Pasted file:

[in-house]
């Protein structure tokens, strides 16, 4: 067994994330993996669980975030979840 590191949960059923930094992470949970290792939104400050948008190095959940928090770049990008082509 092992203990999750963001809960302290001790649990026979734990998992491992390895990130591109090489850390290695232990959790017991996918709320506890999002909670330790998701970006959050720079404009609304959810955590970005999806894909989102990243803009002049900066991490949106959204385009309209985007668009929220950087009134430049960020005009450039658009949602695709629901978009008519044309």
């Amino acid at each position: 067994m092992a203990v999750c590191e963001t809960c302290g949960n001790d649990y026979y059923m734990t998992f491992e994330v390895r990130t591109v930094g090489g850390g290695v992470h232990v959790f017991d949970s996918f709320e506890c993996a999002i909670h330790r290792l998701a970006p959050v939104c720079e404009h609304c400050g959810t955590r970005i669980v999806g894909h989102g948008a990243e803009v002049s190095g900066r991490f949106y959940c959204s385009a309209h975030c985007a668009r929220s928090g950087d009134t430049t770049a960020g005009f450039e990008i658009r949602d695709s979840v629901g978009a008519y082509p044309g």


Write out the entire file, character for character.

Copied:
[in-house]
């Protein structure tokens, strides 16, 4: 067994994330993996669980975030979840 590191949960059923930094992470949970290792939104400050948008190095959940928090770049990008082509 092992203990999750963001809960302290001790649990026979734990998992491992390895990130591109090489850390290695232990959790017991996918709320506890999002909670330790998701970006959050720079404009609304959810955590970005999806894909989102990243803009002049900066991490949106959204385009309209985007668009929220950087009134430049960020005009450039658009949602695709629901978009008519044309």
């Amino acid at each position: 067994m092992a203990v999750c590191e963001t809960c302290g949960n001790d649990y026979y059923m734990t998992f491992e994330v390895r990130t591109v930094g090489g850390g290695v992470h232990v959790f017991d949970s996918f709320e506890c993996a999002i909670h330790r290792l998701a970006p959050v939104c720079e404009h609304c400050g959810t955590r970005i669980v999806g894909h989102g948008a990243e803009v002049s190095g900066r991490f949106y959940c959204s385009a309209h975030c985007a668009r929220s928090g950087d009134t430049t770049a960020g005009f450039e990008i658009r949602d695709s979840v629901g978009a008519y082509p044309g």